A convicted murderer will be behind bars even longer after a drunken assault on a Manawatu Prison officer, but it remains unclear how he got the alcohol that fuelled the attack.
Shaun Mihaka Sullivan, 30, got drunk on home brew in the prison, then assaulted an officer who was trying to move him to a "safe cell". He admitted an assault charge and was sentenced to three months in prison.
In the Palmerston North District Court yesterday, Judge Jennifer Binns said this was an "academic" exercise, as Sullivan is serving a life sentence. He is not eligible for release until 2020, and is subject to a 12-year non-parole period for the 2008 murder of Featherston man Paul Irons.
A police summary says Sullivan was found drunk about 9.30pm on August 9. As two Corrections officers attempted to move him to a "safe cell", Sullivan punched one, Trevor Ballantine, twice in the face.
Mr Ballantine was left with minor bruising to his left eye. Sullivan declined to speak to police on the advice of a lawyer.
"He simply can't remember what happened," defence lawyer Paul Murray told the court yesterday. "He says he didn't know what he was doing."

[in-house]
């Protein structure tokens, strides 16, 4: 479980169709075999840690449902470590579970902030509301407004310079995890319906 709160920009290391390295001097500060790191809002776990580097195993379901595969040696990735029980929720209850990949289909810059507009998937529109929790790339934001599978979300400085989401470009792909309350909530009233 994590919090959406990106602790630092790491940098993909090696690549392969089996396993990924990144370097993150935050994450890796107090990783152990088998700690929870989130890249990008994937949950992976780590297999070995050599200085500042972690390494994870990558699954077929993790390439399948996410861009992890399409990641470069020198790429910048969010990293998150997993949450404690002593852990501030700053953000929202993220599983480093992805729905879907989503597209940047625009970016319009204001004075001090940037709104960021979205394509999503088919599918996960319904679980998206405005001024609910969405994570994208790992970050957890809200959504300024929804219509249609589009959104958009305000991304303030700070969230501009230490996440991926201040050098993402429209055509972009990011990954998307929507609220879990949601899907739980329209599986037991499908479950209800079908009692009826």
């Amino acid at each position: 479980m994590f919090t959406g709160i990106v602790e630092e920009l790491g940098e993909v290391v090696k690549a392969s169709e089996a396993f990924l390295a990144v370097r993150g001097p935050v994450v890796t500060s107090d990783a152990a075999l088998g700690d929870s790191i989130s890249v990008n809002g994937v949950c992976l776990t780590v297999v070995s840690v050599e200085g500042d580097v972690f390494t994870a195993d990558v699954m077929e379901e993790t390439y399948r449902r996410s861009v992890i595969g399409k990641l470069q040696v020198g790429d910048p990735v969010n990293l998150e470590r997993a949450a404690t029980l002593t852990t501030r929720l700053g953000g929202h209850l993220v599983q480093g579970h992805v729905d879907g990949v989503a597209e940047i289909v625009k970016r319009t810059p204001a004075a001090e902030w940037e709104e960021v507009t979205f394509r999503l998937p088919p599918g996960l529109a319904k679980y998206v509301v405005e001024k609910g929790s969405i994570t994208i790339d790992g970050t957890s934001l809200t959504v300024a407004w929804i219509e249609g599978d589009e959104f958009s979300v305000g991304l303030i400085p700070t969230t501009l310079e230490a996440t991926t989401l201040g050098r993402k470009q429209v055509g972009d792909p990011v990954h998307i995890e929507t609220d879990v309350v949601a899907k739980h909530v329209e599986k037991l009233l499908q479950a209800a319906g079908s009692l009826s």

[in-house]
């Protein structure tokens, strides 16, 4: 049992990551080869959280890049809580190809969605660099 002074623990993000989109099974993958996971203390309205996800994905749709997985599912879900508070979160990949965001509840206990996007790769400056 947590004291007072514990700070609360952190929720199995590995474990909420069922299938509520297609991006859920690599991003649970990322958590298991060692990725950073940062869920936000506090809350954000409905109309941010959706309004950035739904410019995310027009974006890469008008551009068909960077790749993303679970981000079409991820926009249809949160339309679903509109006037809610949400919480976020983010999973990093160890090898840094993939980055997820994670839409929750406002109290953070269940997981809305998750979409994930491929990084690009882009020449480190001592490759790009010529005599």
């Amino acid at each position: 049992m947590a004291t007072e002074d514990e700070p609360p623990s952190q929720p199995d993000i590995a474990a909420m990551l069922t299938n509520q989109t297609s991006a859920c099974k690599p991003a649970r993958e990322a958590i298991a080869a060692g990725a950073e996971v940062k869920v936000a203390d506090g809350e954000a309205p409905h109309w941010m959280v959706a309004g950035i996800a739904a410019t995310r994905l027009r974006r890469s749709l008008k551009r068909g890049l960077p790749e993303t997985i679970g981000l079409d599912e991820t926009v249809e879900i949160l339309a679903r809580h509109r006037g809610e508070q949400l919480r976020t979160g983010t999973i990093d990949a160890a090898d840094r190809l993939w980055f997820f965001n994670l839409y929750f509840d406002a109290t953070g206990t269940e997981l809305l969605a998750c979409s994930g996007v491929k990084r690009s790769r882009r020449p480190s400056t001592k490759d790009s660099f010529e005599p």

He said Sullivan, who was moved to Manawatu Prison about a year ago, had not touched alcohol for five years. "It obviously had a serious effect on him. He was, by all accounts on the ground, unresponsive."
Sullivan will also face a prison internal disciplinary panel, where he could face a loss of privileges or other punishment, and his security rating will be increased.
Sullivan had entered a guilty plea and was remorseful, Mr Murray said.
"He points to it being a consequence of the alcohol consumed, which is not an excuse, he stresses, but simply an explanation."
Judge Binns said the three-month prison term would be served on top of Sullivan's current sentence.
The Department of Corrections was unable to answer by deadline questions about how Sullivan came to be drinking home brew.
Manawatu Prison manager Ngaire Knowles said Corrections did not tolerate prisoners using violence, and Sullivan had been held to account for his actions.
"Prisoners can be volatile and unpredictable, and many [inmates] have long histories of antisocial behaviour and resort to violence with little warning," Ms Knowles said.
Mr Ballantine did not take any time off work and had made a full recovery, she said.
When he was sentenced for Mr Irons' murder, the court was told that Sullivan had 29 previous convictions, including 12 for violent offending.
Mr Irons' father, Jack, said he had never known pain like he felt when he made the decision to turn off his son's life support. "I thought my chest would explode, it hurt so much."
- © Fairfax NZ News
Do you agree with increased oil exploration?